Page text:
London-based RI3K has announced that by the end of this month it will expand its electronic trading platform services to certain commercial lines. The company said it will initially handle International Property, North American Property and Terrorism classes of business. RI3K plans to expand the service to a further 21 lines of business by May 2006.
The innovative system, first introduced in 2003, has heretofore been used exclusively to handle treaty and facultative reinsurance transactions. However, CEO Alex Letts is confident that the technology can be easily adapted to new uses. “The Commercial Insurance service is a mirror image of the Reinsurance service, running on the same, proven technology”, he stated. “It allows brokers to manage quotation, placement, signing-online, signing down and endorsement in a transparent, auditable electronic environment. The full data output is offered to back office systems in ACORD standard format.”
The announcement further notes: “The Commercial Insurance service will run on the same technology platform as RI3K’s Reinsurance service and will use the same log-on, interfaces, and security, and will offer the same functionalities.”
The Lloyd’s market will be the primary beneficiaries for RI3K’s platform, Letts acknowledged, although it will also be available to the entire London market. The initiative comes at a good time. Lloyd’s Kinnect project, which is also designed to provide electronic placement capabilities, remains beset by technical and other problems. In addition it has lost the presence of Nick Prettejohn, its foremost advocate at Lloyd’s, who’s leaving his position as CEO at the end of the year to join U.K. life insurer Prudential Plc (See IJ Website Oct.17).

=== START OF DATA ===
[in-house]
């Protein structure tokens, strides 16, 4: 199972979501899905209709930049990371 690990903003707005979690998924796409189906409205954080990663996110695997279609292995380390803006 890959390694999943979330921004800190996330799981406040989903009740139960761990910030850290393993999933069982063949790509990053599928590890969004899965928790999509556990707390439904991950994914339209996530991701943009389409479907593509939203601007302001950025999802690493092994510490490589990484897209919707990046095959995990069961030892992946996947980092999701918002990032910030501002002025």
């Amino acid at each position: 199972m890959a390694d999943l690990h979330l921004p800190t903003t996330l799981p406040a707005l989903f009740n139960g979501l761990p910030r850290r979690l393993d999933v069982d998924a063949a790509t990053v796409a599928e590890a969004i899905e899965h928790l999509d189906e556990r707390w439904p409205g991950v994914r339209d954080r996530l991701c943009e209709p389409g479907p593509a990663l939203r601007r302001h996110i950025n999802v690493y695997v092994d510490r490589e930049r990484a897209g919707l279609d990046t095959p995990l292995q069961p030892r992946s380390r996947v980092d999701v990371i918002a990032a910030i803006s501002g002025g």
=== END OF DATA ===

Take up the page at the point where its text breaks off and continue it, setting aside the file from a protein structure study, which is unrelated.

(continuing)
Unfortunately several pressing concerns cannot wait for the eventual emergence of a viable electronic system. The Spitzer investigations have raised demands for greater transparency. The U.K.’s Financial Services Authority (FSA) has set next year as a deadline for assuring that the certainty of insurance contracts is assured. Lastly, the London market continues to pay far higher processing costs than its competitors, primarily due to all of the hand to hand transfers that are still being used to submit and underwrite insurance policies.
“These costs have to come down,” Letts observed. “There’s a real need for workable, saleable up front office transfer capabilities. RI3K’s platform can fill that need. “We’ve provided it for the Re’s, so we’re stepping into the breach,” he added.
He described the platform as “a consolidated service, offering insurance and reinsurance trading in one environment. It has one interchange agreement, and it’s fully compliant with ACORD, LMP and Contract Certainty requirements,” he added: “As it sits on proven, scaleable technology, we can add new classes of business almost on a daily basis. We fully expect to be ready to play our role in helping the UK market meet the FSA Contract Certainty deadline of end 2006.”
The company’s initiative still remains somewhat of a leap in the dark, as it hasn’t so far signed up anyone to use it, but Letts remains confident. “It’s working, it’s proven; it’s been built,” he said, “now they [brokers and underwriters] just have to use it. Basically it’s here, come and get it.”
Those brokers and carriers should be reassured by RI3K’s success within the reinsurance market. The company’s Website notes that as of January 2005 “a total of 1,380 reinsurance lines have been signed through the RI3K service representing gross premium estimated at over US$1 billion. Registered member companies number 146 (19 cedants, 24 brokers and 103 reinsurers) and well over 1,000 individual users have been set up with a user name, password and personal security key.”
For further information consult the Website at: www.ri3k.com.
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